Reporting from the front lines


Sou praying a blessing over her kids, grown up from the homes, who visited her on a family holiday

It’s been a learning experience to work with an NGO, especially one that actually helps people. I’ve observed many throughout the years and I was dumbfounded by the amount of inefficiency and bureaucracy it involved to help someone. As a consultant, it drove me crazy. What made it worse was that it was accepted as the way of life. I’m sure this is a generalized statement that doesn’t affect every NGO but the many that I observed hadn’t quite differentiated themselves from this observation.

I feel as though I have seen many ups and downs while I’ve been here. Funding has been quite the topic, which I presume to be a headline for most NGOs. There are so many people to help and not enough money to go around. I think about my days in America, I considered helping but hadn’t always taken that extra step to do something about it. However, how was I really to judge whether or not to do it without any sort of investment in checking them out?

I love the heart of the leaders here because that’s exactly what they want you to do. The first place they took me after getting off the plane was their training center/church/orphan home/medical clinic/factory women’s dorm/etc. It’s a place for many things. Here, we not only got to see some of the coolest projects they are working on to step towards self-sufficiency but we got to meet some of these darn cute kids. I was surprised even on that day just how healthy they were, in all facets! I could see exactly where my money would go if I were to help and I wouldn’t have given a second look before I did it. Each day, I am more and more convinced of the legitimacy of this place.

Anyway, in a place like America, where our comforts are so convenient, it’s so easy to lose sight of the important things like helping the poor, weak and hopeless. Perhaps, we might go to a soup kitchen or something like that every once in a while. Here, on the front lines, I feel and sense the urgency of it all. It’s not just some kid thousands of miles away. It’s a kid that I’ve met and have gotten to know. It’s his/her life and care that depends on me to do my job to the best of my abilities. The sense of purpose is so much greater here than I’ve ever experienced before.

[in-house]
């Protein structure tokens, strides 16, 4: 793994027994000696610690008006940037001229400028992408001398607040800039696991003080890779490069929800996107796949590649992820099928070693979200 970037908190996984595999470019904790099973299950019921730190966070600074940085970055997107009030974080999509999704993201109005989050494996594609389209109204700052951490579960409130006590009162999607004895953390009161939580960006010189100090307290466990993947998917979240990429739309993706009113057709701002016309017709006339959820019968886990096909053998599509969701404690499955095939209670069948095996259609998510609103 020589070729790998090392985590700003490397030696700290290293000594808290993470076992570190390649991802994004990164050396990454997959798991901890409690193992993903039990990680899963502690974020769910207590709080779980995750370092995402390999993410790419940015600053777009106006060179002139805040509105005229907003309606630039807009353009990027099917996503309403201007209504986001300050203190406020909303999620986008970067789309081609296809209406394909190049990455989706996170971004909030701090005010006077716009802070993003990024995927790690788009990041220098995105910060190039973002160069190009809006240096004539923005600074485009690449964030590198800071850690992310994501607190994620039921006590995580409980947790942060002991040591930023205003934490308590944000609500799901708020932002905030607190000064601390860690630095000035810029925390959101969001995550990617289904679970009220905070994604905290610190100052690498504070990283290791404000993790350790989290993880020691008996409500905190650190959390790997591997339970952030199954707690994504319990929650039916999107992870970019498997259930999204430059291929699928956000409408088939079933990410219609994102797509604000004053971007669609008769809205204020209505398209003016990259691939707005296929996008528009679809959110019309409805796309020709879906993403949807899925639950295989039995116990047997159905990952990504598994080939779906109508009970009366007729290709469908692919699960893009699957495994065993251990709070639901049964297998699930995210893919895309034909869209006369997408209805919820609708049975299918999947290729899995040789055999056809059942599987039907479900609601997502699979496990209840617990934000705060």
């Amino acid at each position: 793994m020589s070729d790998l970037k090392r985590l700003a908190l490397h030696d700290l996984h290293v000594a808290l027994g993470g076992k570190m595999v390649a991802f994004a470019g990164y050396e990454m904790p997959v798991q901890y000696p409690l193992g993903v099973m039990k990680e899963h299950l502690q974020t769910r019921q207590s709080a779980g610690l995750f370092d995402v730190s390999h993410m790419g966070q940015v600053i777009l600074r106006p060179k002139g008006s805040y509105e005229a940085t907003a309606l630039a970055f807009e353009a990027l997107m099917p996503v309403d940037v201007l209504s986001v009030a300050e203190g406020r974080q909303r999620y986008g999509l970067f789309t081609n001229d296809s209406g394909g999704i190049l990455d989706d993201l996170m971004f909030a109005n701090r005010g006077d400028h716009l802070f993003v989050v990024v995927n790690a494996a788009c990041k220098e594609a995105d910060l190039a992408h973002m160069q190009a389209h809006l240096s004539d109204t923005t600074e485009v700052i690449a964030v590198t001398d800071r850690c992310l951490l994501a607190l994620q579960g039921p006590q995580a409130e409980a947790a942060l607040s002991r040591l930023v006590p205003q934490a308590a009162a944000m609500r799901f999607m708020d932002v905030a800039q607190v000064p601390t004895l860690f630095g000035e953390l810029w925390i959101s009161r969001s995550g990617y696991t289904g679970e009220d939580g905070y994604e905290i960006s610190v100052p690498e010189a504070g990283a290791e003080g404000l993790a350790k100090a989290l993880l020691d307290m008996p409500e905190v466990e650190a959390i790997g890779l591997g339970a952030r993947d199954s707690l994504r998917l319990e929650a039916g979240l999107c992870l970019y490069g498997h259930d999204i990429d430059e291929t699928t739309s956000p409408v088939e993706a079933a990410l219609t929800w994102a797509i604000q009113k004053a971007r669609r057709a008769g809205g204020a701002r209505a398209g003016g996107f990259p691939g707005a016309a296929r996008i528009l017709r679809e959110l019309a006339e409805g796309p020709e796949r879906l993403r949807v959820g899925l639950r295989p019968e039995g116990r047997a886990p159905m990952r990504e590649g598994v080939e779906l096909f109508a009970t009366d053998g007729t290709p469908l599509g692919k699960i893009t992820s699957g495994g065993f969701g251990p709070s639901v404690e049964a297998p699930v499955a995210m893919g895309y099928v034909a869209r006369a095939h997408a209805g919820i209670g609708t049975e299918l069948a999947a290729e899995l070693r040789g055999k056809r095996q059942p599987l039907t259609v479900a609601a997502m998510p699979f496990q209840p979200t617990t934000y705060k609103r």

I realized the quality of a leader is often confirmed by his/her subordinates when trials occur. Recently, Ted has been on a trip to the states and Sou, his wife and co-leader, has been in charge of all the affairs here. A few days ago, Sou got sick and I realized just what kind of woman she is. I remember the days of being under a bad leader. A sick leader meant freedom and breathing room. Here, everyone congregated to their leader in a time of her trial. While on her sickbed unable to decipher what’s before her nose, I saw the boys who grew up in her homes standing watch on the porch in concern and intercession for Sou. People have prayed and visited. Two of her kids from the homes (who are now married and have 3 children, pictured above) even visited her on this holiday that celebrates families with gifts appropriate for a mother. This is all in a span of 24 hours or so… and I could tell you even more stories. The level of concern and care is truly family. It’s inspiring and gives you a new sense and value of family.

It’s one thing to “put your heart into the work” as Andrew Carnegie would say. But it’s completely something else putting your life into it. I have heard and seen their resolution to give up everything that has any value in the world, and they have, but especially sentimentally so that their children and their staff can be cared for. Such abandon!?

“Indeed, I count everything as loss because of the surpassing worth of knowing Christ Jesus my Lord. For his sake, I have suffered the loss of all things and count them as rubbish, in order that I may gain Christ” Philippians 3:8


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